Monday, December 14, 2020

Doctors Wear Scarlet

I consider DOCTORS WEAR SCARLET (1960), by Simon Raven, one of the four best pre-1970 vampire novels of the twentieth century. The other three, by the way, are Richard Matheson's I AM LEGEND (1954), Theodore Sturgeon's SOME OF YOUR BLOOD (1961), and PROGENY OF THE ADDER (1965), by Leslie H. Whitten. A tale of slowly mounting suspense and creeping horror, DOCTORS WEAR SCARLET combines psychic and physical vampirism with, perhaps, ambiguous hints of the supernatural. To the very end, I remain not quite sure whether the vampire seductress is meant to be understood as more than human or not. The ominous-sounding title refers to a line on an invitation to the Michaelmas Feast at a college in Cambridge University where the climactic catastrophe occurs. "Doctors wear scarlet" simply means holders of doctoral degrees are expected to attend in their academic regalia. It's eerily evocative, though, isn't it?

The story begins as the narrator, Anthony Seymour, receives a surprise visit from a London police officer, Inspector Tyrrel, asking for information about Richard Fountain, a slightly younger former school friend of Anthony's. Richard, now a junior faculty member at Cambridge, has been traveling in Greece on an ostensible research trip. The London police have been contacted by the Greek authorities with sinister but vague complaints about Richard; they want him out of the country. Tyrrel persuades Anthony to recount his past association with Richard. A portrait emerges of a bright, well-behaved, but self-contained boy and young man who seems too good to be true. The first fifty pages or so of the novel comprise the conversation between Anthony and Tyrell about Richard's youth, his Army service, and his academic career so far. Yet this backstory exposition in the form of dialogue never becomes dull, for we receive constant hints of something "off" about Richard, an underlying strain of ruthlessness or even cruelty. At Cambridge, a distinguished professor, Dr. Goodrich, appoints himself Richard's mentor and patron, intent on shaping not only his career but his entire life. This plan includes marrying Richard to Goodrich's daughter, Penelope, and Richard has fled to Greece mainly as a temporary escape from the older man's dominance. His research focuses on archaic cults of a bizarre, licentious, perhaps bloodthirsty nature. His possible involvement with modern remnants of such practices has attracted the authorities' attention.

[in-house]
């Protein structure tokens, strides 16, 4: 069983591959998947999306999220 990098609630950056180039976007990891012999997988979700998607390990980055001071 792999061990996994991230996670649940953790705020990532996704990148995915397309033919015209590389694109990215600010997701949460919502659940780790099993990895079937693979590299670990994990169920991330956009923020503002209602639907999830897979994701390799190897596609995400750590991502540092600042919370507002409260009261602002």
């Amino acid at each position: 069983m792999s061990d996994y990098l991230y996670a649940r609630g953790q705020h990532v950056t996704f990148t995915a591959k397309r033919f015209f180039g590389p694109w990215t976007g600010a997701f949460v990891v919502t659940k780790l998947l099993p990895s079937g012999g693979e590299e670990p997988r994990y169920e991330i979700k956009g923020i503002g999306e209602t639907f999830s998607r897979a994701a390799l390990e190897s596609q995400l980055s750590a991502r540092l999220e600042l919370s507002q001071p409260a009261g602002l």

With several friends, Anthony travels to Greece in search of Richard. Their quest proves to be an adventure in itself, for he clearly doesn't want to be found. The searchers hear rumors of his liaison with a dangerous woman, perhaps a priestess of one such illicit cult, and many locals speak of Richard himself with repugnance and fear. When his rescuers find him in an abandoned medieval fortress, he's weak and ill. The woman, Chriseis, attacks him by night, mesmerizing Anthony and the other man keeping watch. She seems to have some degree of supernatural power, so they deal with her as they would a traditional vampire. Saving Richard and taking him back to England doesn't end the danger, though. He behaves oddly, sometimes speaking of Chriseis as if she's still alive. Anthony consults an expert, a Van Helsing figure who refuses to get involved aside from providing information. He explains vampirism as a kind of contagious psychological disease. Richard's experience of figurative psychic vampirism under the influence of Dr. Goodrich predisposed him to falling under the spell of Chriseis. It becomes obvious Richard hasn't actually recovered from his ordeal. The disastrous Michaelmas Feast reveals the full extent of his corruption.

Except for the confrontation with Chriseis and the shattering climax, DOCTORS WEAR SCARLET is a deeply unsettling story rather than one of outright terror. The novel's cryptic title suits its tone very well.

Margaret L. Carter

Carter's Crypt

1 comment:

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